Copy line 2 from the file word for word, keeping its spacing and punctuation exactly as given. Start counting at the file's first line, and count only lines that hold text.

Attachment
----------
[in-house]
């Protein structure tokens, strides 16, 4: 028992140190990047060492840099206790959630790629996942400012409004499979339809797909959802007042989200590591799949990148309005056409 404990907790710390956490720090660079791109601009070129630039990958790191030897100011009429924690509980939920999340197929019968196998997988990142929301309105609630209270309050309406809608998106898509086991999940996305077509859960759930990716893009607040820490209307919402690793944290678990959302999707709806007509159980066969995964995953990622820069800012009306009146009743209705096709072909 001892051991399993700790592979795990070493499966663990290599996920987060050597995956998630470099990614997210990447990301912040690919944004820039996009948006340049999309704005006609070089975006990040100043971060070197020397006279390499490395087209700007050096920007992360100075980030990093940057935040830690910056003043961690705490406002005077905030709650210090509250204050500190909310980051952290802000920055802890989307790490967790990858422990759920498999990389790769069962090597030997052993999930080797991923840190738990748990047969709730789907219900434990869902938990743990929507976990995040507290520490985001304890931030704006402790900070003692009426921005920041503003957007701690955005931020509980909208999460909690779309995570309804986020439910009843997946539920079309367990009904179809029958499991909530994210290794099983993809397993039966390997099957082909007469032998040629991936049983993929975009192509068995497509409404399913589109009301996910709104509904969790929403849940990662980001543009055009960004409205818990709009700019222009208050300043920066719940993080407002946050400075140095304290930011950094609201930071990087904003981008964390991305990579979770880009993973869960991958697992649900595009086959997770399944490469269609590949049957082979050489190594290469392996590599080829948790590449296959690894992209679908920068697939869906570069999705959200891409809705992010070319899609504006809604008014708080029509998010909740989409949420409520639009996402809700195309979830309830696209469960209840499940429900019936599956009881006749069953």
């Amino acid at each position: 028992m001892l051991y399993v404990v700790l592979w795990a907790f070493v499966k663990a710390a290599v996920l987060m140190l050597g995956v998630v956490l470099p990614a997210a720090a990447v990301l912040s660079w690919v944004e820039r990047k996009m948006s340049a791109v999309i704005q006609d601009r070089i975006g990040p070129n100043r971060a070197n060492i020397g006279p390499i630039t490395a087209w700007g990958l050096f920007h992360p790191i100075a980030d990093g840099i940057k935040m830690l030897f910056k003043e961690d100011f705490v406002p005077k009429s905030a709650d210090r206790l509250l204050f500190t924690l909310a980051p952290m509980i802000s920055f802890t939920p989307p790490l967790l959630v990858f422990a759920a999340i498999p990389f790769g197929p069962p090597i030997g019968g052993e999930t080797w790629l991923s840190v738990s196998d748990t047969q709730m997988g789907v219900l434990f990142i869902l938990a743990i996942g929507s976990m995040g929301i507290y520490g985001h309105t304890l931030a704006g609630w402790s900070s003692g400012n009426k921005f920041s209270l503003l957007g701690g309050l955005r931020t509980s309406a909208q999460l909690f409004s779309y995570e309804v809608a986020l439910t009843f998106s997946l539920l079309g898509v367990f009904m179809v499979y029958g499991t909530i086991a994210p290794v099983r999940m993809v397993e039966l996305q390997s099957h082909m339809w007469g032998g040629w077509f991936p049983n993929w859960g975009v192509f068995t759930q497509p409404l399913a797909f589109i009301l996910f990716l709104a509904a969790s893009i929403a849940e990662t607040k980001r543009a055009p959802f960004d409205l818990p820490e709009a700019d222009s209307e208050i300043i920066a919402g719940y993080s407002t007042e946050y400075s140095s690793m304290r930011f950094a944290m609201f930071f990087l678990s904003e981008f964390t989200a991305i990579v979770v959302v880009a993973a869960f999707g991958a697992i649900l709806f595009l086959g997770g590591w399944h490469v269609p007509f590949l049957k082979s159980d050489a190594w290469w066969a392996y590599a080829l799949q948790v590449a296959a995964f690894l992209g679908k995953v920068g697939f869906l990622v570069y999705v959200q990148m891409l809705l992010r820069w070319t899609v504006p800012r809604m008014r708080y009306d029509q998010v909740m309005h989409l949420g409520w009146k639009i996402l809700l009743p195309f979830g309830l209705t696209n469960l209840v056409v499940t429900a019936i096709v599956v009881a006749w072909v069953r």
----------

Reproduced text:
């Protein structure tokens, strides 16, 4: 028992140190990047060492840099206790959630790629996942400012409004499979339809797909959802007042989200590591799949990148309005056409 404990907790710390956490720090660079791109601009070129630039990958790191030897100011009429924690509980939920999340197929019968196998997988990142929301309105609630209270309050309406809608998106898509086991999940996305077509859960759930990716893009607040820490209307919402690793944290678990959302999707709806007509159980066969995964995953990622820069800012009306009146009743209705096709072909 001892051991399993700790592979795990070493499966663990290599996920987060050597995956998630470099990614997210990447990301912040690919944004820039996009948006340049999309704005006609070089975006990040100043971060070197020397006279390499490395087209700007050096920007992360100075980030990093940057935040830690910056003043961690705490406002005077905030709650210090509250204050500190909310980051952290802000920055802890989307790490967790990858422990759920498999990389790769069962090597030997052993999930080797991923840190738990748990047969709730789907219900434990869902938990743990929507976990995040507290520490985001304890931030704006402790900070003692009426921005920041503003957007701690955005931020509980909208999460909690779309995570309804986020439910009843997946539920079309367990009904179809029958499991909530994210290794099983993809397993039966390997099957082909007469032998040629991936049983993929975009192509068995497509409404399913589109009301996910709104509904969790929403849940990662980001543009055009960004409205818990709009700019222009208050300043920066719940993080407002946050400075140095304290930011950094609201930071990087904003981008964390991305990579979770880009993973869960991958697992649900595009086959997770399944490469269609590949049957082979050489190594290469392996590599080829948790590449296959690894992209679908920068697939869906570069999705959200891409809705992010070319899609504006809604008014708080029509998010909740989409949420409520639009996402809700195309979830309830696209469960209840499940429900019936599956009881006749069953």